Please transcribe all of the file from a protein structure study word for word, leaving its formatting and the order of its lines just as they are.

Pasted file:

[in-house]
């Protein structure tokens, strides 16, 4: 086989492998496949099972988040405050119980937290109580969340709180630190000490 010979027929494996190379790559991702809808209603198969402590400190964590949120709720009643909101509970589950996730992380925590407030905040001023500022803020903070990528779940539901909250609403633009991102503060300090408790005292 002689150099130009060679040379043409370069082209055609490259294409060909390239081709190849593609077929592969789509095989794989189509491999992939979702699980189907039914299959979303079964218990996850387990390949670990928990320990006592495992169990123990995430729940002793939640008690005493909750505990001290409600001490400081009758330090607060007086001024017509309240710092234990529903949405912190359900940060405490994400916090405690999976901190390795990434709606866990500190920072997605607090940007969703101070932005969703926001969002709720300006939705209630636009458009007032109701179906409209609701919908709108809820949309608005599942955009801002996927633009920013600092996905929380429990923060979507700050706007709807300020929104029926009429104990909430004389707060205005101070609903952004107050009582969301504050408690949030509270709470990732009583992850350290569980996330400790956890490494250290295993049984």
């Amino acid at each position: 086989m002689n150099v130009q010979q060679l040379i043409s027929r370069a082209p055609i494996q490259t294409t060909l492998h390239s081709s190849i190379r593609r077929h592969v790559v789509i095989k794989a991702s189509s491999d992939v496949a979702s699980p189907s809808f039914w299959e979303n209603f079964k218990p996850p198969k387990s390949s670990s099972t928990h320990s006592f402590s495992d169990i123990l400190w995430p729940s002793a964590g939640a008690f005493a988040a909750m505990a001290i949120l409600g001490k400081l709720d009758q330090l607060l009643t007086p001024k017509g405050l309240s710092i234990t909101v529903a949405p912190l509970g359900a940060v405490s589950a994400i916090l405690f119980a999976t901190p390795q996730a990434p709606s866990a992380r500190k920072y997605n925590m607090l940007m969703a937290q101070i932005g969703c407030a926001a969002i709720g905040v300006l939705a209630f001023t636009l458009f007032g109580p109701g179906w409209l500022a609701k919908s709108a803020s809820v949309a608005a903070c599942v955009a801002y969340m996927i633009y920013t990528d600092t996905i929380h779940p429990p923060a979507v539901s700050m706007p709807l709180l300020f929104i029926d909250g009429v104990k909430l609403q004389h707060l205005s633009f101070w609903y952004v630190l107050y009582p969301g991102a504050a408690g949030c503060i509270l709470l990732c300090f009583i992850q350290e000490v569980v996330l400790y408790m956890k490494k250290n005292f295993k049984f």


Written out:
[in-house]
């Protein structure tokens, strides 16, 4: 086989492998496949099972988040405050119980937290109580969340709180630190000490 010979027929494996190379790559991702809808209603198969402590400190964590949120709720009643909101509970589950996730992380925590407030905040001023500022803020903070990528779940539901909250609403633009991102503060300090408790005292 002689150099130009060679040379043409370069082209055609490259294409060909390239081709190849593609077929592969789509095989794989189509491999992939979702699980189907039914299959979303079964218990996850387990390949670990928990320990006592495992169990123990995430729940002793939640008690005493909750505990001290409600001490400081009758330090607060007086001024017509309240710092234990529903949405912190359900940060405490994400916090405690999976901190390795990434709606866990500190920072997605607090940007969703101070932005969703926001969002709720300006939705209630636009458009007032109701179906409209609701919908709108809820949309608005599942955009801002996927633009920013600092996905929380429990923060979507700050706007709807300020929104029926009429104990909430004389707060205005101070609903952004107050009582969301504050408690949030509270709470990732009583992850350290569980996330400790956890490494250290295993049984």
């Amino acid at each position: 086989m002689n150099v130009q010979q060679l040379i043409s027929r370069a082209p055609i494996q490259t294409t060909l492998h390239s081709s190849i190379r593609r077929h592969v790559v789509i095989k794989a991702s189509s491999d992939v496949a979702s699980p189907s809808f039914w299959e979303n209603f079964k218990p996850p198969k387990s390949s670990s099972t928990h320990s006592f402590s495992d169990i123990l400190w995430p729940s002793a964590g939640a008690f005493a988040a909750m505990a001290i949120l409600g001490k400081l709720d009758q330090l607060l009643t007086p001024k017509g405050l309240s710092i234990t909101v529903a949405p912190l509970g359900a940060v405490s589950a994400i916090l405690f119980a999976t901190p390795q996730a990434p709606s866990a992380r500190k920072y997605n925590m607090l940007m969703a937290q101070i932005g969703c407030a926001a969002i709720g905040v300006l939705a209630f001023t636009l458009f007032g109580p109701g179906w409209l500022a609701k919908s709108a803020s809820v949309a608005a903070c599942v955009a801002y969340m996927i633009y920013t990528d600092t996905i929380h779940p429990p923060a979507v539901s700050m706007p709807l709180l300020f929104i029926d909250g009429v104990k909430l609403q004389h707060l205005s633009f101070w609903y952004v630190l107050y009582p969301g991102a504050a408690g949030c503060i509270l709470l990732c300090f009583i992850q350290e000490v569980v996330l400790y408790m956890k490494k250290n005292f295993k049984f």